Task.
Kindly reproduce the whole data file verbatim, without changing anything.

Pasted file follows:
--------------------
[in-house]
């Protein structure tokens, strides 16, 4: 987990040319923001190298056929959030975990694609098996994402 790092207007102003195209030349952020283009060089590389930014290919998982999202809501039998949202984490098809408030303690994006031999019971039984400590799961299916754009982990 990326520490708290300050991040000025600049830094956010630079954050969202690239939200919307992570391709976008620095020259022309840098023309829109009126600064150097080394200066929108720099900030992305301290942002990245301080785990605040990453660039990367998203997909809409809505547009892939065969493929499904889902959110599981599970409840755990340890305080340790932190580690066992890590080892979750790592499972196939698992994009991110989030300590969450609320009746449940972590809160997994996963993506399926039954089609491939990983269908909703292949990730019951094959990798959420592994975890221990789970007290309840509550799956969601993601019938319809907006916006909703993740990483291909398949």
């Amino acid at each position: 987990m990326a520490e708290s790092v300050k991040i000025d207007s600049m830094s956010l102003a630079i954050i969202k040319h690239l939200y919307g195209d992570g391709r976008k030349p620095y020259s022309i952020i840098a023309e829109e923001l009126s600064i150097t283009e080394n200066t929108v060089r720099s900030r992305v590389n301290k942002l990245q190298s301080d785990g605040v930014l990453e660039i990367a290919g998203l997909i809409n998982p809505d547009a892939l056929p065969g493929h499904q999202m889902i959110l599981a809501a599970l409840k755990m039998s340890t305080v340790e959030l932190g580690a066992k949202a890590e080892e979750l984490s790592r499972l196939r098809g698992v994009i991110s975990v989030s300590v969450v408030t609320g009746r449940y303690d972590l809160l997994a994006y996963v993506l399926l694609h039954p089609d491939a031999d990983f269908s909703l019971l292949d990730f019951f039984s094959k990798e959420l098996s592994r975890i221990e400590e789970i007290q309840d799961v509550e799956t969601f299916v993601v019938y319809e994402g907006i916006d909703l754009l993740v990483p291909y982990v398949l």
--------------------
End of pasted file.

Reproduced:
[in-house]
């Protein structure tokens, strides 16, 4: 987990040319923001190298056929959030975990694609098996994402 790092207007102003195209030349952020283009060089590389930014290919998982999202809501039998949202984490098809408030303690994006031999019971039984400590799961299916754009982990 990326520490708290300050991040000025600049830094956010630079954050969202690239939200919307992570391709976008620095020259022309840098023309829109009126600064150097080394200066929108720099900030992305301290942002990245301080785990605040990453660039990367998203997909809409809505547009892939065969493929499904889902959110599981599970409840755990340890305080340790932190580690066992890590080892979750790592499972196939698992994009991110989030300590969450609320009746449940972590809160997994996963993506399926039954089609491939990983269908909703292949990730019951094959990798959420592994975890221990789970007290309840509550799956969601993601019938319809907006916006909703993740990483291909398949």
């Amino acid at each position: 987990m990326a520490e708290s790092v300050k991040i000025d207007s600049m830094s956010l102003a630079i954050i969202k040319h690239l939200y919307g195209d992570g391709r976008k030349p620095y020259s022309i952020i840098a023309e829109e923001l009126s600064i150097t283009e080394n200066t929108v060089r720099s900030r992305v590389n301290k942002l990245q190298s301080d785990g605040v930014l990453e660039i990367a290919g998203l997909i809409n998982p809505d547009a892939l056929p065969g493929h499904q999202m889902i959110l599981a809501a599970l409840k755990m039998s340890t305080v340790e959030l932190g580690a066992k949202a890590e080892e979750l984490s790592r499972l196939r098809g698992v994009i991110s975990v989030s300590v969450v408030t609320g009746r449940y303690d972590l809160l997994a994006y996963v993506l399926l694609h039954p089609d491939a031999d990983f269908s909703l019971l292949d990730f019951f039984s094959k990798e959420l098996s592994r975890i221990e400590e789970i007290q309840d799961v509550e799956t969601f299916v993601v019938y319809e994402g907006i916006d909703l754009l993740v990483p291909y982990v398949l």